Roman Catholic-Orthodox Joint Film Project Aims to Reconcile

An unprecedented ecumenical collaboration is being planned, as the Roman Catholic Church and the Russian Orthodox Church look set to join hands to produce a film titled Pilgrimage to the Holy City in 2005. The film project aims to revive the roots of Christianity in Europe and fill the gap between the secular culture and religion. Through this common goal, both Churches expect their relationship to be enhanced.

Europe was once a stronghold for Christianity in all aspects when Christianity was developing. It has played an important role in Reformation and is home to the Reformed churches. However, experiencing the end of Christendom and many cultural changes, all churches including Protestant, Catholic and Orthodox, have suffered to some extent a degree of decline. The Churches condemn the widespread secularisation across Europe, and many claim this is the cause for the decline of Christianity.

Patriarch Alexis II of Moscow and All Russia from the Orthodox Church said the idea behind the proposals was to once again remind the world that Christianity was the foundation of European culture. The film is a five-part historical documentary about early Christians. It describes Apostles Peter and Paul, who both suffered martyrdom for their faith. Because of their footsteps, the spread of Christianity in Europe has been allowed to proceed and reign until now.

"The recent signing of the EU Constitution, which does not even make any mention of the common Christian roots, requires a creative spiritual response as well as a political one," the Russian Patriarch said emphatically as he announced the film project to the Russian media earlier, "millions of Christians worldwide took as an insult [this attempt to] hush up the modern world's historical foundations."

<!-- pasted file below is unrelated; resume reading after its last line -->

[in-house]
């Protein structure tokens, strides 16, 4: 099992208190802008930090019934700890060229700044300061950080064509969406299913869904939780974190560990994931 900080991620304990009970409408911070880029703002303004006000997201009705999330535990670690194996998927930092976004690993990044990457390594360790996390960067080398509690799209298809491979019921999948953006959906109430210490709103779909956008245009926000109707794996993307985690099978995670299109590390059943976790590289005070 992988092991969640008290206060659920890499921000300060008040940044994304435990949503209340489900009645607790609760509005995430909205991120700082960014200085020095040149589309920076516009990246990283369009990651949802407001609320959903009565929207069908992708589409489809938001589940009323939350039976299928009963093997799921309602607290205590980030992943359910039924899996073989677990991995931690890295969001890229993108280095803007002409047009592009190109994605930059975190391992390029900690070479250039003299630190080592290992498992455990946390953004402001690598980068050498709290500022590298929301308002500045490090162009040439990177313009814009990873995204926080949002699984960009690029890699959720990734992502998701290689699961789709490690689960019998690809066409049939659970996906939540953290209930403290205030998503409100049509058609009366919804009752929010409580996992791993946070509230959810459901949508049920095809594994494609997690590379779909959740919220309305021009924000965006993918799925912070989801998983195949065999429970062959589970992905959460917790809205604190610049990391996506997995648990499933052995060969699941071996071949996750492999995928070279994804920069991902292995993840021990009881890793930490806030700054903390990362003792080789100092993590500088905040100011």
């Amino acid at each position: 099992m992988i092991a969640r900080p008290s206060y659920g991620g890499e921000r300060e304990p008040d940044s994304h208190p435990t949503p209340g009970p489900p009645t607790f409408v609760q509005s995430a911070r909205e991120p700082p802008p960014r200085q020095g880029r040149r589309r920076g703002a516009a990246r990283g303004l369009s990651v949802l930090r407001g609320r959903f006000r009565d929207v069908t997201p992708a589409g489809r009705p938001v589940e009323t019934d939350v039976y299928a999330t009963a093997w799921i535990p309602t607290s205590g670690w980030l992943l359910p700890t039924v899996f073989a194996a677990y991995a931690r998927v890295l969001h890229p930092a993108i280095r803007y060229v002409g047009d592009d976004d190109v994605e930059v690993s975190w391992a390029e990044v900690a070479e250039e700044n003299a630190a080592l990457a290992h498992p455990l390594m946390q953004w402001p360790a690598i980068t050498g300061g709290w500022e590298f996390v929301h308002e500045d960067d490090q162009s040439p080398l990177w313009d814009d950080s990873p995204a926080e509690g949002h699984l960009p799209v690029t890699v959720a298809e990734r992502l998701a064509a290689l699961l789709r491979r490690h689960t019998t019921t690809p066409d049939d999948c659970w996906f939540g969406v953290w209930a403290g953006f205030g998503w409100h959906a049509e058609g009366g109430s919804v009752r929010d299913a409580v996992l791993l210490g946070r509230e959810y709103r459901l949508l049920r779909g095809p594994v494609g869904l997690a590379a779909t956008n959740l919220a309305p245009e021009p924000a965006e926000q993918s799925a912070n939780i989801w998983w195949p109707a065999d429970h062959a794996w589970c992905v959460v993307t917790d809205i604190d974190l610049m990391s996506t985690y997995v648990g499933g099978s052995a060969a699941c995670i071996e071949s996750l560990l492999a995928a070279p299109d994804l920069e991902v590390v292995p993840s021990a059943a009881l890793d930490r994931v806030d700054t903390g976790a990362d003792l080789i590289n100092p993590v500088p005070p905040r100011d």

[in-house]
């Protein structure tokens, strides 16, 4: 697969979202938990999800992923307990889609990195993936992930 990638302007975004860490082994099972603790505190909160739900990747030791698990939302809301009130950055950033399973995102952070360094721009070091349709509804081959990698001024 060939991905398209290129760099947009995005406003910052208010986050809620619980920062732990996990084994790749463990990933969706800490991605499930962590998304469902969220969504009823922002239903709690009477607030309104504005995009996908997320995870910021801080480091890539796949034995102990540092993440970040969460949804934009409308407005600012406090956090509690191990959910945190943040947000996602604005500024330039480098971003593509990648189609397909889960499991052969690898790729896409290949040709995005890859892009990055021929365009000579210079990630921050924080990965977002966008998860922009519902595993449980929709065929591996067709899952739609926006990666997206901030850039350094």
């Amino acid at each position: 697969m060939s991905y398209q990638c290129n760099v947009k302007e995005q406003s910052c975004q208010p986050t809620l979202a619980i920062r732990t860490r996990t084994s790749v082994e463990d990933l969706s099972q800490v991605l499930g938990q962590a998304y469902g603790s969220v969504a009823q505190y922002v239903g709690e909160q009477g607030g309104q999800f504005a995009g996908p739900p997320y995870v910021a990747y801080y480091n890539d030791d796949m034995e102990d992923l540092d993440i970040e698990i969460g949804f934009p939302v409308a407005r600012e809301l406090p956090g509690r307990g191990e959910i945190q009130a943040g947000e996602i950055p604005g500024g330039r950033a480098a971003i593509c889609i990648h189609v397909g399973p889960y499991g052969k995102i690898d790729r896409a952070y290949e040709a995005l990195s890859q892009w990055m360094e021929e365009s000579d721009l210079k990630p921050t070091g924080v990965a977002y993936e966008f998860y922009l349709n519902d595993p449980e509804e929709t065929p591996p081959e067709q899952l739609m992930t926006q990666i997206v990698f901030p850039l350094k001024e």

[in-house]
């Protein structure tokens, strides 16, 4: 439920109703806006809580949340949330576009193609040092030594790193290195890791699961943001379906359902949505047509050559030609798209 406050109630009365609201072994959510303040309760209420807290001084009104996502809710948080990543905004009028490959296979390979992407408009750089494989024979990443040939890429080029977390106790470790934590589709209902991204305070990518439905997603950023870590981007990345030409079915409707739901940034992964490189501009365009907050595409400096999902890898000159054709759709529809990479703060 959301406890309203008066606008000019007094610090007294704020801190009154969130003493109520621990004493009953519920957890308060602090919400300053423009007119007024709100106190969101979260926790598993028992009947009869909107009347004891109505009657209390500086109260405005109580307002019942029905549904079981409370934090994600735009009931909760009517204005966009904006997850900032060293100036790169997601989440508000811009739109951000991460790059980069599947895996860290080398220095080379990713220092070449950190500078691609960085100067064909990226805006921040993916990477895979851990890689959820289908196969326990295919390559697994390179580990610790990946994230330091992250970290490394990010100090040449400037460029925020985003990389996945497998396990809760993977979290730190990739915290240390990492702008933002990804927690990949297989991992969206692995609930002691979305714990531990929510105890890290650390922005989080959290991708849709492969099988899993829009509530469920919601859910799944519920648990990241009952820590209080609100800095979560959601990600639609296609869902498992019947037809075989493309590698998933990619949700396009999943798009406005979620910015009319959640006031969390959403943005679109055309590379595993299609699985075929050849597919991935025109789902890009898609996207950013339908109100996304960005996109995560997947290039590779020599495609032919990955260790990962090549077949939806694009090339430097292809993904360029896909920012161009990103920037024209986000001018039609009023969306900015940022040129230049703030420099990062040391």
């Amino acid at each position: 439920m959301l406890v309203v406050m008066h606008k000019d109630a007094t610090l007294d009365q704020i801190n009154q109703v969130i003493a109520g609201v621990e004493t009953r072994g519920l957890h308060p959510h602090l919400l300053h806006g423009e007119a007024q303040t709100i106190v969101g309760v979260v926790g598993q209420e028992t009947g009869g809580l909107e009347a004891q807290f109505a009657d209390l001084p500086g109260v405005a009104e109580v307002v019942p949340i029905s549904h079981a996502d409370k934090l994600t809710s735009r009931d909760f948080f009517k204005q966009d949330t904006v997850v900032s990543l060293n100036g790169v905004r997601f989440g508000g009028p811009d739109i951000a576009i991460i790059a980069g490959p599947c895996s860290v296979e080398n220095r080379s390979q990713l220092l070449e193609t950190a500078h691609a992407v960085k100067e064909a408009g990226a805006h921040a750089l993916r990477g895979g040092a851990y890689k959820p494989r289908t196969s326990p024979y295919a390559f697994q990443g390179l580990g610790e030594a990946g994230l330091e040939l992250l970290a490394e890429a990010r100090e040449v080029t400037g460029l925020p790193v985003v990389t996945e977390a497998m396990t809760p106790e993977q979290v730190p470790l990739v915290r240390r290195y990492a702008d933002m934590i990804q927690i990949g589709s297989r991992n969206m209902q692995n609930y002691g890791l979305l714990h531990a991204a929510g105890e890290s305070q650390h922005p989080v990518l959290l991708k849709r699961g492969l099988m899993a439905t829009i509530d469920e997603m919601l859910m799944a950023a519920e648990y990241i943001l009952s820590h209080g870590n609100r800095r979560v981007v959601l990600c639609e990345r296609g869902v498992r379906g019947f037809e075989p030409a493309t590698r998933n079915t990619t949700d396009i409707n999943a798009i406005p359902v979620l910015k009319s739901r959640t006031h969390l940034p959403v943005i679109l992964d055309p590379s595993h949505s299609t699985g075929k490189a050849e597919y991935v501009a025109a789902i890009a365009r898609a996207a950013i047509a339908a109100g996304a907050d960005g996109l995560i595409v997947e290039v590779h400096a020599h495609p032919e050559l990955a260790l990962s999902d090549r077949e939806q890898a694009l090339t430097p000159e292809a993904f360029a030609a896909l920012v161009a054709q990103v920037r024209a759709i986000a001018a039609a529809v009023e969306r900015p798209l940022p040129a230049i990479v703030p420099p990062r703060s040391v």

The film's final part is about the dialogue between church and state, describing the Roman Emperor Constantine and his mother Helena. Because of Helena, major Christian shrines were discovered and the Church received government support.

The project's mission is political as much as educational. It aims to promote reconciliation between the Catholic Church and the Orthodox Church as well.

In August, the Moscow Patriarchy and Holy See officials met for talks in Moscow. The visiting Vatican officials brought along a copy of the Icon of the Virgin of Kazan from John Paul II to the Russian Orthodox Church as a gesture of goodwill. These actions allowed a window of reconciliation between the two Churches to be opened up.

In the speech of Patriarch Alexis II, he expressed confidence regarding the relationship between the two Churches, noting that the Russian Orthodox Church had all along "showed willingness to develop these relations in the spirit of sincere cooperation." He also referred to the times when there was no split between eastern and western traditions; Christianity in Europe was flourishing.

The film is going to be produced by a Moscow Patriarchy scholarly centre, the Orthodox Encyclopedia. Sergei Kravets, in charge of the centre and of the script editing team for the film announced, "all the catacombs and relics of the Vatican and Rome will be opened to Russian filmmakers for the first time ever."

Russian filmmaker Vladimir Khotinenko, 52, has been invited to direct the Christian documentary. "Our task will be to make Pilgrimage to the Holy City a film appealing to mass audiences," the director says.

The film project will begin in the spring 2005 and the release is scheduled for Christmas 2005. Russian Orthodox Christians and Catholics from Italy and Poland will join "their scholarly and creative forces" to make the film. A joint panel of Vatican and Moscow Patriarchy experts will also be formed to certify its quality.